Corvus Energy cut the ribbon on its new maritime battery plant in Fairhaven, Washington last week, which is meant to support rising demand for low and zero-emission vessels in the U.S.
The Norway-based energy storage company said the facility, located at the Port of Bellingham, will play a key role in its U.S. expansion plans.
“We have seen a significant uptake in opportunities for maritime batteries from the US market. Increased capacity and production flexibility will be key to meeting this anticipated growth,” said Corvus CEO Geir Bjørkeli in a statement. “Washington state was a natural choice for Corvus due to its presence of a strong maritime cluster, the state’s focus on green shipping, and the proximity to our Richmond facility in Canada.”
The Bellingham plant will manufacture modules for the company’s Corvus Orca maritime batteries, according to the release. The facility produced its first Orca battery module in November, and has already delivered several orders.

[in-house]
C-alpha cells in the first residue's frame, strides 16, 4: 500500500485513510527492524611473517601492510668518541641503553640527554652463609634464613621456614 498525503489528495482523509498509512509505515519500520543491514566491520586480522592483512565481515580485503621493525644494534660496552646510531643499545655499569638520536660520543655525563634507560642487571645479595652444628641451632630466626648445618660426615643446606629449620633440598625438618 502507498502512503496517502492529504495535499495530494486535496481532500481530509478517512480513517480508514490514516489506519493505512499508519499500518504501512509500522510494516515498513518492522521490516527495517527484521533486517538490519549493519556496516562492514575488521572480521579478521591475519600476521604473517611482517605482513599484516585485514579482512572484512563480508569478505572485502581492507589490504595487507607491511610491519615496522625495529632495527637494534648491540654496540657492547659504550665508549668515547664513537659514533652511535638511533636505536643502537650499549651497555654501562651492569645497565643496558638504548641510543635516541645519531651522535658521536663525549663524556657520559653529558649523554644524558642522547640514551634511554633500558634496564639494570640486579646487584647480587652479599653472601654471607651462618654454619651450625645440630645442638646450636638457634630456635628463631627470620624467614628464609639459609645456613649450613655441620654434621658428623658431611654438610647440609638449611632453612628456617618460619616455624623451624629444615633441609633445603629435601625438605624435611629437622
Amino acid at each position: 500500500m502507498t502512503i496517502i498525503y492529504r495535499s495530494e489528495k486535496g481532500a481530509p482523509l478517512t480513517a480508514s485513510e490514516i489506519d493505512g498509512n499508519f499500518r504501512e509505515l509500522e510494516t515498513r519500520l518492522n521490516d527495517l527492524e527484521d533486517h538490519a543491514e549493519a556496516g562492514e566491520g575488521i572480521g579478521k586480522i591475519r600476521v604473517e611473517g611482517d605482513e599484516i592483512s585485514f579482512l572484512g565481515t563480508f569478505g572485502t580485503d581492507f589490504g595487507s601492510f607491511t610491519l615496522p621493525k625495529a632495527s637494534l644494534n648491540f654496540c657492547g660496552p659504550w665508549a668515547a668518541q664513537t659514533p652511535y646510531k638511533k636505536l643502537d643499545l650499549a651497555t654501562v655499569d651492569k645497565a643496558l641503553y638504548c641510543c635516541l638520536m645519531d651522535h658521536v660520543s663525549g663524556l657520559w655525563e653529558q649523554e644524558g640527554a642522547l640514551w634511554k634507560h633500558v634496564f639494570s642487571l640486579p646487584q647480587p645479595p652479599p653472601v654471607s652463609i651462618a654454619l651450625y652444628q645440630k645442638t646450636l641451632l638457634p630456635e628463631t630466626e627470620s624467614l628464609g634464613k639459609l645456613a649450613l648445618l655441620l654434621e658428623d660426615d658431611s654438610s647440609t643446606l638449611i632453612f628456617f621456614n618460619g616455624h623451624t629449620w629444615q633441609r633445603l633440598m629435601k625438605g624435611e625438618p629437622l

As of last May, Corvus said its energy storage systems were deployed in more than 30 vessels in North America. In November, Corvus announced plans to supply the containerized version of its Orca battery for use in the first all-electric tugboat in the U.S., adding that its shoreside charging infrastructure will be introduced in San Diego’s harbor this year.
Corvus has been growing its U.S. operations as the shipping industry accelerates its decarbonization efforts to meet GHG emissions reduction targets adopted by the International Maritime Organization in 2018.
“I have seen the future when I visited an electric ferry in Norway last year. No fuel – no noise – no vibration – the crew members were thrilled, and they all want to work onboard electric ferries,” Washington Gov. Jay Inslee said in a speech at the facility’s opening ceremony. “Bringing Corvus Energy to Washington state is a step in the right direction.”